"A little more than ten years ago, this is how it was . . ."

He opened the notebook.

"I DON'T think it's a runner, sir. Not unless they've found a new place in Deep Space to bootleg their water. But we're hearing English all right."

The communications lieutenant tried for a new track on the corn-beam and gambled that there were a few minutes of overload time left in the amptubes. The stacatto whisper faded altogether for a moment, then came back a trifle stronger.

"Blow 'em out if you have to! Mister Grimes, stand by with auxiliary communications." The Stellar Patrol captain readjusted his own headset and waited. It was all there was to do. The drive had been cut; the ship was vibrationless, soundless, and the crew's breath was shallow. Grimes hunched over the auxiliary unit as though waiting for the main amplifier to blow up in the lieutenant's face.

Then it came; weak, but distinct.

Griffin calling . . . this is Griffin calling —SFBB-3. Lost . . . Fouler Griffin dead. This is SFBB-3 can you hear me . . .

"Good Lord, sir—"

"Mister Cragin! Can you estimate her position? Grimes, contact the nearest base in this sector. Get a relay from Earth on the flight plan of Special Flight Beyond Barrier Three. Mister Kramer, I want a running plot of the track every three minutes. Cragin!"

The Captain punched the red FSA driveroom button and the Patrol ship slid from her drift into a white-hot mushroom of speed. The tower deck vibrated beneath Cragin's feet.

"She's further out than I've ever been, sir. I can give you an approximate trajectory, but where she is it's suicide—"

"For how far out beyond the Barrier do you have exact knowledge of critical warp speeds, Cragin?"

"A light-year maybe, sir. No more. Beyond that nothing makes sense; beyond that the variables will shoot any comptometer on this type ship to hell. Beyond the Barrier it's like tight-rope walking between the dimensions and after you get just so far—"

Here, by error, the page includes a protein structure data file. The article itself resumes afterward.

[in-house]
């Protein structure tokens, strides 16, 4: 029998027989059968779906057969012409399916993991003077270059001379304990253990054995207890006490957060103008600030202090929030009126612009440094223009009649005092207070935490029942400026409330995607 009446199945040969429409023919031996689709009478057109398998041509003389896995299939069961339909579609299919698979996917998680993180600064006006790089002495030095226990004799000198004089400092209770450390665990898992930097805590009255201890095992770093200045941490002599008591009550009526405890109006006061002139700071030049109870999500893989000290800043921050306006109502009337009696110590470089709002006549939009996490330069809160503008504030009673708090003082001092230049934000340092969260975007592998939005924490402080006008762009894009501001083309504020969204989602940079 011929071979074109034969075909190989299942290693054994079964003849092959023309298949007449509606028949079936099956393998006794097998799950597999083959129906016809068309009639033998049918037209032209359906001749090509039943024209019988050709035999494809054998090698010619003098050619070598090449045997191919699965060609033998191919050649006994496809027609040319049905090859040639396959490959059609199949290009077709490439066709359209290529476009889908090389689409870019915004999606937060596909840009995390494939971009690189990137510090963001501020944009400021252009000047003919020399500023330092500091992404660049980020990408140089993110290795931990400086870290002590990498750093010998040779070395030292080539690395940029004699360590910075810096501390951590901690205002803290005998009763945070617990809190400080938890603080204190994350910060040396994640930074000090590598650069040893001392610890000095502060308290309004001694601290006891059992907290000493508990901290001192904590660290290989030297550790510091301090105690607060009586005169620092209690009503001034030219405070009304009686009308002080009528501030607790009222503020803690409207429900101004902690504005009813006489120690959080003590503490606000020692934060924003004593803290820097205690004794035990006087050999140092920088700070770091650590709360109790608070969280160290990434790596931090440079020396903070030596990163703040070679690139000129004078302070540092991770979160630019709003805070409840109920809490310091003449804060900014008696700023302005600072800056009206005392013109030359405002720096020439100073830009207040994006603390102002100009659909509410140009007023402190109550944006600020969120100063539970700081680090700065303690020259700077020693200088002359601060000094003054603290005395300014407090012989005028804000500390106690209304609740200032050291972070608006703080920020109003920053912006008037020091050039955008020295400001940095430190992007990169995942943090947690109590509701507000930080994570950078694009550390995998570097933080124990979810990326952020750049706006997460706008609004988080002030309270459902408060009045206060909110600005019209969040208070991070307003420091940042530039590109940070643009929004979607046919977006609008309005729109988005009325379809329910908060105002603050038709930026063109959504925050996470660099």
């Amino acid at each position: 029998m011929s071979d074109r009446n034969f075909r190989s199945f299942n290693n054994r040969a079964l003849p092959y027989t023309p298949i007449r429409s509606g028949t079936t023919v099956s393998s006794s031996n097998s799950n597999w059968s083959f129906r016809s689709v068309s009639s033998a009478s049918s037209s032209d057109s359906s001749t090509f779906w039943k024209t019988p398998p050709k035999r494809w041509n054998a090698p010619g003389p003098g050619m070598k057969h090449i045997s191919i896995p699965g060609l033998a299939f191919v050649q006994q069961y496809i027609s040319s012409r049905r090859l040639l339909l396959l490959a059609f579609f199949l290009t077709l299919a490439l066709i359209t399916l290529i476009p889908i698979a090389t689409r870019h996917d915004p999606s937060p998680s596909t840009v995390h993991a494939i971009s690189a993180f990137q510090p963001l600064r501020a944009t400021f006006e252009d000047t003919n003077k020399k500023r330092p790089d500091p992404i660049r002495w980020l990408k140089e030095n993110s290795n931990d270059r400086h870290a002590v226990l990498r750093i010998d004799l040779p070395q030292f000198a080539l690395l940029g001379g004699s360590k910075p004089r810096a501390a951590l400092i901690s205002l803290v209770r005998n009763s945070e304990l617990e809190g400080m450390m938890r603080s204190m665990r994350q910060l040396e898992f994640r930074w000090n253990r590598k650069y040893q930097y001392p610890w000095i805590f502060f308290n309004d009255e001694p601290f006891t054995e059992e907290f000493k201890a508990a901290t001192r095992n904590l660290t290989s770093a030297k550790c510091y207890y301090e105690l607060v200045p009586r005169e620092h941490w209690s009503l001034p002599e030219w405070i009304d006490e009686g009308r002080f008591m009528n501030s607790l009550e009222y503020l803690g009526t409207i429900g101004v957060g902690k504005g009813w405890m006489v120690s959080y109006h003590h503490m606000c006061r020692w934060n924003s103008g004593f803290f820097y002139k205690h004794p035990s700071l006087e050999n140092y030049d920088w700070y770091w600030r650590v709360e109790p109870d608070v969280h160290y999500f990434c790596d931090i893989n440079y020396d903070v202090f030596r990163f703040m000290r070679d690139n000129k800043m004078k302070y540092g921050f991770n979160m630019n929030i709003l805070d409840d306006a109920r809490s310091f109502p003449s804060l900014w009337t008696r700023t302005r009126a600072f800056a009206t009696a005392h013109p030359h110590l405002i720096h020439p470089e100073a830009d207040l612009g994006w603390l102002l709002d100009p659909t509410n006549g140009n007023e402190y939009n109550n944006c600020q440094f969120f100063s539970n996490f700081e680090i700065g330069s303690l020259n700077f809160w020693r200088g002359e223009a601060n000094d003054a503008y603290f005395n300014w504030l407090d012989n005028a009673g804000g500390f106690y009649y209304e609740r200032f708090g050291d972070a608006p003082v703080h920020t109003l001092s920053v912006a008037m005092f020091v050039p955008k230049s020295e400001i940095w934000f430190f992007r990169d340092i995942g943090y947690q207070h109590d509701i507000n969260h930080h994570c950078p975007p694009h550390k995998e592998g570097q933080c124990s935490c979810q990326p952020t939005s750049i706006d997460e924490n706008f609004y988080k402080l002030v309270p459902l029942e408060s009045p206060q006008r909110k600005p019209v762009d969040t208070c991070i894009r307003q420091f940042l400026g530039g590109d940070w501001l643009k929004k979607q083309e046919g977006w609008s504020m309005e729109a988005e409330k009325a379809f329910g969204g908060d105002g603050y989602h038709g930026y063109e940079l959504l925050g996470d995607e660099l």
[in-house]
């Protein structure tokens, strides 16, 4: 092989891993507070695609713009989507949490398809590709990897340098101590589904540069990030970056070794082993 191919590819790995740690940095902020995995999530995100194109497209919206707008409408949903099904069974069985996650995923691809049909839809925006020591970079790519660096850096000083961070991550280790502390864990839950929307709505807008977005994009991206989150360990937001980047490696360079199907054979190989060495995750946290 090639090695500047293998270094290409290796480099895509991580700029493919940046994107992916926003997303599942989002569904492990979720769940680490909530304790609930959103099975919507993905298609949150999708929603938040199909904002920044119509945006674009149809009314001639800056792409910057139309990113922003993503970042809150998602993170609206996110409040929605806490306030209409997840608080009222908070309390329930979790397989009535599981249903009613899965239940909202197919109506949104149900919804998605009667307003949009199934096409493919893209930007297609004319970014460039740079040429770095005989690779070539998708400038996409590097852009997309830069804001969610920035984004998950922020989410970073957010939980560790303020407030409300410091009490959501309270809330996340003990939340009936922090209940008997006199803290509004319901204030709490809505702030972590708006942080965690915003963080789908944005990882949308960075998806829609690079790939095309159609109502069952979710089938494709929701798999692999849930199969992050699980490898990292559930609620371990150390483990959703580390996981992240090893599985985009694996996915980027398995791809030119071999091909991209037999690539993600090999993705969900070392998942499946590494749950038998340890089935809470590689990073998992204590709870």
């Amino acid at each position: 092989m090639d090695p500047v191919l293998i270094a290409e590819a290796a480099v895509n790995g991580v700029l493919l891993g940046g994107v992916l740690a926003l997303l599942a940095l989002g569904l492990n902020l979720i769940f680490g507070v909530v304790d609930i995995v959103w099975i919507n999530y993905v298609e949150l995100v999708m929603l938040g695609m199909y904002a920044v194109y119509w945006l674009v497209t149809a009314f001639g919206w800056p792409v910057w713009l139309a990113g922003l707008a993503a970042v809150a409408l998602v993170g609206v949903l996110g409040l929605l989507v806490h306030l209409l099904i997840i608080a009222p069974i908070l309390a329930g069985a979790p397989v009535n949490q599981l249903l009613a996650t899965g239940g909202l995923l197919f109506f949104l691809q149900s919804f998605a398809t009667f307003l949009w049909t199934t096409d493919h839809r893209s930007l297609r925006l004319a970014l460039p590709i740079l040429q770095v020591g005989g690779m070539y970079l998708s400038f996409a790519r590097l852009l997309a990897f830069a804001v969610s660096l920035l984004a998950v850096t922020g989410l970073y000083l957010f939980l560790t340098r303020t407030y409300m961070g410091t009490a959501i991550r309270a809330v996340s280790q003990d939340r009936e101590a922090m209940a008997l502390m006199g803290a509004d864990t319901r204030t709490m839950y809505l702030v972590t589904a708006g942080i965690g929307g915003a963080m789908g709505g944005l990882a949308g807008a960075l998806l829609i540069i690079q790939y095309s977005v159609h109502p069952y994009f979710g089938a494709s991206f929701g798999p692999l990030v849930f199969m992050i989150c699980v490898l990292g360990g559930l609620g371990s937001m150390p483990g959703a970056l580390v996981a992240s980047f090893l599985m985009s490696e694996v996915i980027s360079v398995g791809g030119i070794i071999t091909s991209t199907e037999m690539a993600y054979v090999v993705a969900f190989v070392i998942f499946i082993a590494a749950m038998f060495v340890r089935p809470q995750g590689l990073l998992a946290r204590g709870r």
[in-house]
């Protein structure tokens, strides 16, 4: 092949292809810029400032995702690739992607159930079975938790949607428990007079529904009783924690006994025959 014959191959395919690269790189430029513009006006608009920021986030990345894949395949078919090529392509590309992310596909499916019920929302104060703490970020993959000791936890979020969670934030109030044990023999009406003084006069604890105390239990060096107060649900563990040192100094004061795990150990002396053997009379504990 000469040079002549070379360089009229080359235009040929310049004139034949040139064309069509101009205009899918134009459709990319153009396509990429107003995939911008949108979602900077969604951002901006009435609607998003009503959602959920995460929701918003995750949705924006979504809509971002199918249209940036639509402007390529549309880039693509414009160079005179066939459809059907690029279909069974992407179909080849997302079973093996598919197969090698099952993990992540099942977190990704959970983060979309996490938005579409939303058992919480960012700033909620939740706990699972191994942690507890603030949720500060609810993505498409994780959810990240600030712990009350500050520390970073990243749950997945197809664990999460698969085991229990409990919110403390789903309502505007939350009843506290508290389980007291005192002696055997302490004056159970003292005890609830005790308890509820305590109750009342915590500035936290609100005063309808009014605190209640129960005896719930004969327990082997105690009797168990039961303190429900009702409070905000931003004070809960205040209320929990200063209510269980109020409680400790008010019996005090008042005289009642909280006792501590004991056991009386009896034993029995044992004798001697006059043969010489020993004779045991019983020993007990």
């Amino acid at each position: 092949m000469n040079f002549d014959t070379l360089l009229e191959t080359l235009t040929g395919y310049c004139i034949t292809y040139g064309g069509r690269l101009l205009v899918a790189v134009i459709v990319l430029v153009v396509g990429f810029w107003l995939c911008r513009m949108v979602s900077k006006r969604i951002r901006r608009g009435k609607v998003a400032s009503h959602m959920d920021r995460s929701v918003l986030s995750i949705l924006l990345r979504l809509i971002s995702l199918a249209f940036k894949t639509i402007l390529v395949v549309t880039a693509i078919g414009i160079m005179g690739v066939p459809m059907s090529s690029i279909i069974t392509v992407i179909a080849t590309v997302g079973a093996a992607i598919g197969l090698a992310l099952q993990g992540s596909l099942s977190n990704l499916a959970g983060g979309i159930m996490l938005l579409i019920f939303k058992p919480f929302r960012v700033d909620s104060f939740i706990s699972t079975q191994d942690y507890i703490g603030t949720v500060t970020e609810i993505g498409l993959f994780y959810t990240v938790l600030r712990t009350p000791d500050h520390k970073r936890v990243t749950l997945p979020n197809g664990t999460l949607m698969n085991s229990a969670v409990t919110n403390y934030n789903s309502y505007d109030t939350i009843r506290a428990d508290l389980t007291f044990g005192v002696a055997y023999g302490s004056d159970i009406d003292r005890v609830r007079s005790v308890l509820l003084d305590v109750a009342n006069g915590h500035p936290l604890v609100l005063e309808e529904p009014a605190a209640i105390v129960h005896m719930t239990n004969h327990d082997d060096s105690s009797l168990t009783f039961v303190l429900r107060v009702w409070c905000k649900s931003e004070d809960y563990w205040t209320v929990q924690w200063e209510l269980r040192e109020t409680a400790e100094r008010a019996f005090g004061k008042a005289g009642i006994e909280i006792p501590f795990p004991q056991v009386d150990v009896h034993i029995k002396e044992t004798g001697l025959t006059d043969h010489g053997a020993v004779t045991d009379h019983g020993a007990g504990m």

"I know all that. How far out is she?"

"Fifty light-years anyway. Maybe two hundred. I can't tell. I think she's holding for dear life to a critical. If she loses it, we lose her for good."

"You think she'll make it to this side?"

"If she's lost, no, sir. She'll just keep on out there until—"


"Until her comptometers break down, until her drive is exhausted, until she makes a mistake. Until eternity."

"Sir," Kramer broke in. "Three minutes since pick-up. Her trajectory's whacky. She's sort of side-slipping in, but at the speed she's making, she's going to miss Barrier just by the width of her skin. She'll tangent off sure." Kramer thrust a hastily prepared three dimensional plot-check forward.

"To bring her in we've got to go out and pick her up, sir," Cragin said.


"Here, sir." Grimes came up with a similar plot-check, described on a regulation ship's form. The senior Patrol officer compared the two, the flight plan and the running trajectory laid out by Kramer, and Cragin's teeth glinted through his lips as they went slack in amaxement.

"God, sir, that's impossible. It ends at the square of light-speed!"